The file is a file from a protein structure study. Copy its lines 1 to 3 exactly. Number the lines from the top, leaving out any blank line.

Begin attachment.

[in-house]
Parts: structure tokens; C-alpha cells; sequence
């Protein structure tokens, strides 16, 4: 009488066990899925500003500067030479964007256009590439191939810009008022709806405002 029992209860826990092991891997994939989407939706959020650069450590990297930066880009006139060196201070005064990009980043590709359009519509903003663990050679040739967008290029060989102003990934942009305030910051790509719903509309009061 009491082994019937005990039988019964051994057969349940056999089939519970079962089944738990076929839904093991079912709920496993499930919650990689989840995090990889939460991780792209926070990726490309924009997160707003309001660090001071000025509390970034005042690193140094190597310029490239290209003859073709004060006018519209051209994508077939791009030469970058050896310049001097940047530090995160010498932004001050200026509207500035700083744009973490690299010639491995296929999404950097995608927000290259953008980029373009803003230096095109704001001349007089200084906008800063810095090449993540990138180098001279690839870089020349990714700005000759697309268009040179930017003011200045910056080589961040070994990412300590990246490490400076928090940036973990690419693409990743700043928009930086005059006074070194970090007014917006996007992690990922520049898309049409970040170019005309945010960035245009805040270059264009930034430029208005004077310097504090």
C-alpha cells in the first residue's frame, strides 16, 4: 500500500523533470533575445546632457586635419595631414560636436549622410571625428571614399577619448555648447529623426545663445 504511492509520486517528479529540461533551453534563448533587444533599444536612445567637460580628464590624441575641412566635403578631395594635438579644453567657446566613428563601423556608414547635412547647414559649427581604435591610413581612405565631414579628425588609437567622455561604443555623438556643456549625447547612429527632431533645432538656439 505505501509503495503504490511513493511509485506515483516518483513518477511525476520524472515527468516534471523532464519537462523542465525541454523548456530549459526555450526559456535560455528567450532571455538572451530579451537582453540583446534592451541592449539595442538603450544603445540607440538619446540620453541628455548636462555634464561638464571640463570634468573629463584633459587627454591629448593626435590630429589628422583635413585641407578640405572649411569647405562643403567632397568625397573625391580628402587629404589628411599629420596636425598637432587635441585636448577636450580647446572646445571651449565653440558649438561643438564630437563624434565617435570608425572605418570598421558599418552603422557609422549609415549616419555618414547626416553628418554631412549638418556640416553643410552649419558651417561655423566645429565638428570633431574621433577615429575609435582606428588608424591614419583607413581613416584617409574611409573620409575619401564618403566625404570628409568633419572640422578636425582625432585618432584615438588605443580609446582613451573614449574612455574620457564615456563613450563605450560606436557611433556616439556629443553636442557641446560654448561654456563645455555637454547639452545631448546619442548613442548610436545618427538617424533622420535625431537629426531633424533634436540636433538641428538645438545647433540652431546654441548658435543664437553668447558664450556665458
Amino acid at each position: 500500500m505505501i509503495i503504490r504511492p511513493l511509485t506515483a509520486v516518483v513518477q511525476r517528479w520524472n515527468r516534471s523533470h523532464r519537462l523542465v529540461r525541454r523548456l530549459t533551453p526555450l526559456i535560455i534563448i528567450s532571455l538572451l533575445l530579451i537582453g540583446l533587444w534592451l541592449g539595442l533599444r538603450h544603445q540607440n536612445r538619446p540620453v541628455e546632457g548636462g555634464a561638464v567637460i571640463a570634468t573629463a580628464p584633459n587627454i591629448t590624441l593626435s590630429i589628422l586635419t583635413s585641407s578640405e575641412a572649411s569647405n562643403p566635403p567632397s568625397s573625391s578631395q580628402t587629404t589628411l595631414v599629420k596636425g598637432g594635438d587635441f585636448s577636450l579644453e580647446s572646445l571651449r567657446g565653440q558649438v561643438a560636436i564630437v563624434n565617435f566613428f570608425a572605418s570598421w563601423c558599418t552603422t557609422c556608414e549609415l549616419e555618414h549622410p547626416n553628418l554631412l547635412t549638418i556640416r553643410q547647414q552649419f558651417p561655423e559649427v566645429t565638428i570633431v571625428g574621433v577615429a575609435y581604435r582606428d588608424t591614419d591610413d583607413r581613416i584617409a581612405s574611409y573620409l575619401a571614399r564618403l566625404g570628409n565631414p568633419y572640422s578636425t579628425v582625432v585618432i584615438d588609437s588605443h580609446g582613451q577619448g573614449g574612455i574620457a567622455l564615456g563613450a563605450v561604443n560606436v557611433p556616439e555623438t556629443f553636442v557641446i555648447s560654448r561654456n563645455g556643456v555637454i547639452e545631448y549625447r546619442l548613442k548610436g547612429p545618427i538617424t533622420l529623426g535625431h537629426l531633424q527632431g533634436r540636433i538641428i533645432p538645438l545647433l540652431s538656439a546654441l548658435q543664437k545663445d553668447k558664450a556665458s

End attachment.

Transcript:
[in-house]
Parts: structure tokens; C-alpha cells; sequence
């Protein structure tokens, strides 16, 4: 009488066990899925500003500067030479964007256009590439191939810009008022709806405002 029992209860826990092991891997994939989407939706959020650069450590990297930066880009006139060196201070005064990009980043590709359009519509903003663990050679040739967008290029060989102003990934942009305030910051790509719903509309009061 009491082994019937005990039988019964051994057969349940056999089939519970079962089944738990076929839904093991079912709920496993499930919650990689989840995090990889939460991780792209926070990726490309924009997160707003309001660090001071000025509390970034005042690193140094190597310029490239290209003859073709004060006018519209051209994508077939791009030469970058050896310049001097940047530090995160010498932004001050200026509207500035700083744009973490690299010639491995296929999404950097995608927000290259953008980029373009803003230096095109704001001349007089200084906008800063810095090449993540990138180098001279690839870089020349990714700005000759697309268009040179930017003011200045910056080589961040070994990412300590990246490490400076928090940036973990690419693409990743700043928009930086005059006074070194970090007014917006996007992690990922520049898309049409970040170019005309945010960035245009805040270059264009930034430029208005004077310097504090």